According to the liquidity preference theory, investors demand interest in return for sacrificing their liquidity.
  6. Insurance

    IPOs Turning Unexpected Individuals Into Millionaires

    People involved in the smallest way with some social media companies are expected to become rich when the IPOs of those companies are released.
  7. Financial Advisor

    Should My Portfolio Include Private Equity?

    Private equity offers a lot of potential, but is it worth the risk?
  8. Investing

    An Overview of the SEC's New Mutual Fund Rules

    The SEC has released new liquidity rules for mutual funds aimed at reducing risk.
RELATED FAQS
  1. What is liquidity management?

    Take a look at the different definitions of liquidity, and find out how investors and businesses attempt to reduce exposure ... Read Answer >>
  2. What affects an asset's liquidity?

    Learn about what affects an asset's liquidity, including examples of liquid and fixed assets, and how a company's liquidity ... Read Answer >>
  3. Is there a downside to having a high liquidity ratio?

    Find out why it might be disadvantageous for a company to have liquidity ratios that are too high, and learn how to find ... Read Answer >>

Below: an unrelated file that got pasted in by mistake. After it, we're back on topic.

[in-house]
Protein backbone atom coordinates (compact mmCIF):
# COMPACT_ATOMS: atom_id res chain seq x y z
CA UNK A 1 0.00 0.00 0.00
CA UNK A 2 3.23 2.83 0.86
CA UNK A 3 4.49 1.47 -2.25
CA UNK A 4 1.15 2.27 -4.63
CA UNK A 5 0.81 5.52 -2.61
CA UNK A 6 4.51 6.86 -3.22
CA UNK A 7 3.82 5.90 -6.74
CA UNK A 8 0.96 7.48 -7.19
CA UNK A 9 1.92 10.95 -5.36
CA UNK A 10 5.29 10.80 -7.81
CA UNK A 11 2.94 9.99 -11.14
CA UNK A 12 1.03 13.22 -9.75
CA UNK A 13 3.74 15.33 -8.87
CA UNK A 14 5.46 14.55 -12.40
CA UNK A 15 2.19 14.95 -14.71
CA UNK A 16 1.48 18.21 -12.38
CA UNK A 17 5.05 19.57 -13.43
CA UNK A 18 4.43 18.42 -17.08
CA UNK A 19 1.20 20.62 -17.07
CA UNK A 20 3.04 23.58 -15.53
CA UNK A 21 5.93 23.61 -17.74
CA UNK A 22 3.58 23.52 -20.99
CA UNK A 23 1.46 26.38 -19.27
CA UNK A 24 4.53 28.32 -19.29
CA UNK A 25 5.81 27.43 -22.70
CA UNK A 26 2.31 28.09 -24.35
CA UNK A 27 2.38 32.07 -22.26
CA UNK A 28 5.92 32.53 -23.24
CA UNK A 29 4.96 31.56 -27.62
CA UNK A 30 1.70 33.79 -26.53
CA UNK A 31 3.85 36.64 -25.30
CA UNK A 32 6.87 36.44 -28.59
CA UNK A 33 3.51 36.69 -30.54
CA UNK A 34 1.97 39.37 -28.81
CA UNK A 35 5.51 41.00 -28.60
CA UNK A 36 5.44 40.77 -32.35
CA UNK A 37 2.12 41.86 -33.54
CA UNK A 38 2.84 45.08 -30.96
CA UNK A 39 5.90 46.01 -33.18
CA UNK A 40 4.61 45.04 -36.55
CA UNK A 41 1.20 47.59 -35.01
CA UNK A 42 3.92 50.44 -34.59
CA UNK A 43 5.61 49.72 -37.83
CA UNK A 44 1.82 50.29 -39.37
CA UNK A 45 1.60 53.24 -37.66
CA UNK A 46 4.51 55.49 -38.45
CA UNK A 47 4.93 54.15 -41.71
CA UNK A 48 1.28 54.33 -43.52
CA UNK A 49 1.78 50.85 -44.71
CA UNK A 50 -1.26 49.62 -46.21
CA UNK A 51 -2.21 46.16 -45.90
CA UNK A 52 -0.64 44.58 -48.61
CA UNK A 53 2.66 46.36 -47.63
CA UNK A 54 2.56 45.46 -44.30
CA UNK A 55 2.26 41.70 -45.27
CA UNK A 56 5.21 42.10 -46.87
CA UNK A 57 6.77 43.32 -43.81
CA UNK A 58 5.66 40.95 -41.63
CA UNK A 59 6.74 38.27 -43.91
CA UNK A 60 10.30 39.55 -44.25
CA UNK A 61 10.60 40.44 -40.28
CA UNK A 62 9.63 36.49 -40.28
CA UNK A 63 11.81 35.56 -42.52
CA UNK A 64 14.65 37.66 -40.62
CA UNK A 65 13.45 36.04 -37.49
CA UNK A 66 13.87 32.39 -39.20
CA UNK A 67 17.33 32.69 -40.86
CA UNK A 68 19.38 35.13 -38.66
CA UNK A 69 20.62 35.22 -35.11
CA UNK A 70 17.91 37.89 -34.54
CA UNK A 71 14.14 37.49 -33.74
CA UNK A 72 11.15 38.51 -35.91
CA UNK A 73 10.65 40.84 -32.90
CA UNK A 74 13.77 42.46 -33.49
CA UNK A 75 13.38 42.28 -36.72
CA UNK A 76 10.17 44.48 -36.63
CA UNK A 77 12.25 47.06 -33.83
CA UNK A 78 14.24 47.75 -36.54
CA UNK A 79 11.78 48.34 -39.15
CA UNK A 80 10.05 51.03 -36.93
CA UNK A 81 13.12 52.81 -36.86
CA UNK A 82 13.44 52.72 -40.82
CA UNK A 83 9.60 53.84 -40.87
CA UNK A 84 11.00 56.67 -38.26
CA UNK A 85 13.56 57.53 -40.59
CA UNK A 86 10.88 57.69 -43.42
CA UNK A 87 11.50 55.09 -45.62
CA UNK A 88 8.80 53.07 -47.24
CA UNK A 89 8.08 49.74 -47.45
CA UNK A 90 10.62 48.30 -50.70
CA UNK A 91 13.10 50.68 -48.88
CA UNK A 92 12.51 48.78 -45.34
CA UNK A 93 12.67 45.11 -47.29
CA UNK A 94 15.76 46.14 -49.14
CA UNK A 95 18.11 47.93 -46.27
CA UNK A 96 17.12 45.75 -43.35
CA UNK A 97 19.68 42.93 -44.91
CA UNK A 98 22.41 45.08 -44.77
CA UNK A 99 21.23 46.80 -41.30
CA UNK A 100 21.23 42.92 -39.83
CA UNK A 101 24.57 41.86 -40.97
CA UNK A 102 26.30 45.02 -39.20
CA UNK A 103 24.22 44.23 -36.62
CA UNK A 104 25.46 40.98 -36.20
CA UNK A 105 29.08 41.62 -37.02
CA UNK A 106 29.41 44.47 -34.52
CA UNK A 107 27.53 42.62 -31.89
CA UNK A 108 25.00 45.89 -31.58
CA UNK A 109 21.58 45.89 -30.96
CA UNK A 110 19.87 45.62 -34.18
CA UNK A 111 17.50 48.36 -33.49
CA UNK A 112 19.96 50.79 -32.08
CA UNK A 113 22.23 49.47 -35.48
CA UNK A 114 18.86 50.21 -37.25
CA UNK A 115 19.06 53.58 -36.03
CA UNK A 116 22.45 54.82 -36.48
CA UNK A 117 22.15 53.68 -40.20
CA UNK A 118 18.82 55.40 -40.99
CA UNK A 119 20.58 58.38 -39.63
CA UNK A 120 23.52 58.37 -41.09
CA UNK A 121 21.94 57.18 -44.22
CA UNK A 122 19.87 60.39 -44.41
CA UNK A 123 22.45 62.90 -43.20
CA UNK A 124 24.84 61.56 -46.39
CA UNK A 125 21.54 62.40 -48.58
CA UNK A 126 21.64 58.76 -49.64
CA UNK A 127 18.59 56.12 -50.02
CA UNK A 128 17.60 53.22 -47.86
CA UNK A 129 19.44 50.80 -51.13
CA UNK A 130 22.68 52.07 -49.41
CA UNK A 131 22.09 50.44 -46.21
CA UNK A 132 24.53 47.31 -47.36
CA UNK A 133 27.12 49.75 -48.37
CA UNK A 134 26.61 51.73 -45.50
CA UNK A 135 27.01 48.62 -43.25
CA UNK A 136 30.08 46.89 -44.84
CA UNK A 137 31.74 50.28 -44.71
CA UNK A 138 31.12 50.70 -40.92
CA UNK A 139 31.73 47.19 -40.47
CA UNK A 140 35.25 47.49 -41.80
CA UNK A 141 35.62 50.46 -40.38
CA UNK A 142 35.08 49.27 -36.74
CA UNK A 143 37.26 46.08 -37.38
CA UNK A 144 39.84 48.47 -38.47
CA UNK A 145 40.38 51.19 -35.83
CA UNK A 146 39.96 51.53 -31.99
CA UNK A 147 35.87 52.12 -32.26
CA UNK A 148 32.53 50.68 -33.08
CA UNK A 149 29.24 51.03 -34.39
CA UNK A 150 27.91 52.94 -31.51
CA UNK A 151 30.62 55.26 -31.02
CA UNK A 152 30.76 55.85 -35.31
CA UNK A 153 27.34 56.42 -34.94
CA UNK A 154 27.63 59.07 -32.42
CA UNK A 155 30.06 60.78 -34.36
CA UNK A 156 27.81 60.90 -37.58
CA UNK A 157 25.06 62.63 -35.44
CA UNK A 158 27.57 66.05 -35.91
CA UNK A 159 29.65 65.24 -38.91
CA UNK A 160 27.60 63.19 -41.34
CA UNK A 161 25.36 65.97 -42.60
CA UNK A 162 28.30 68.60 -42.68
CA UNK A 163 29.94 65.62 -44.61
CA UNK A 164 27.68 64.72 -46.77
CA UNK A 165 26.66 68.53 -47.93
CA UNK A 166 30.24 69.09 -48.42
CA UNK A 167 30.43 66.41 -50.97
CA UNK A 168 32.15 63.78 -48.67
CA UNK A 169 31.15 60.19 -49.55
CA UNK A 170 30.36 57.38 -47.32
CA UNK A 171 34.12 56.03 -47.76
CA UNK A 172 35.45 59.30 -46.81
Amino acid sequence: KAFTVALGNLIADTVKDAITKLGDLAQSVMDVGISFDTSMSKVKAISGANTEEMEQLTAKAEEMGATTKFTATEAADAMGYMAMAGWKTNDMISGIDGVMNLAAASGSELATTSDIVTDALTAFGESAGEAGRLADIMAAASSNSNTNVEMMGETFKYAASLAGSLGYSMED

Hot Definitions
  1. Initial Public Offering - IPO

    The first sale of stock by a private company to the public. IPOs are often issued by companies seeking the capital to expand ...
  2. Cost of Goods Sold - COGS

    Cost of goods sold (COGS) is the direct costs attributable to the production of the goods sold in a company.
  3. Profit and Loss Statement (P&L)

    A financial statement that summarizes the revenues, costs and expenses incurred during a specified period of time, usually ...
  4. Monte Carlo Simulation

    Monte Carlo simulations are used to model the probability of different outcomes in a process that cannot easily be predicted ...
  5. Price Elasticity of Demand

    Price elasticity of demand is a measure of the change in the quantity demanded or purchased of a product in relation to its ...
  6. Sharpe Ratio

    The Sharpe ratio is the average return earned in excess of the risk-free rate per unit of volatility or total risk.
Trading Center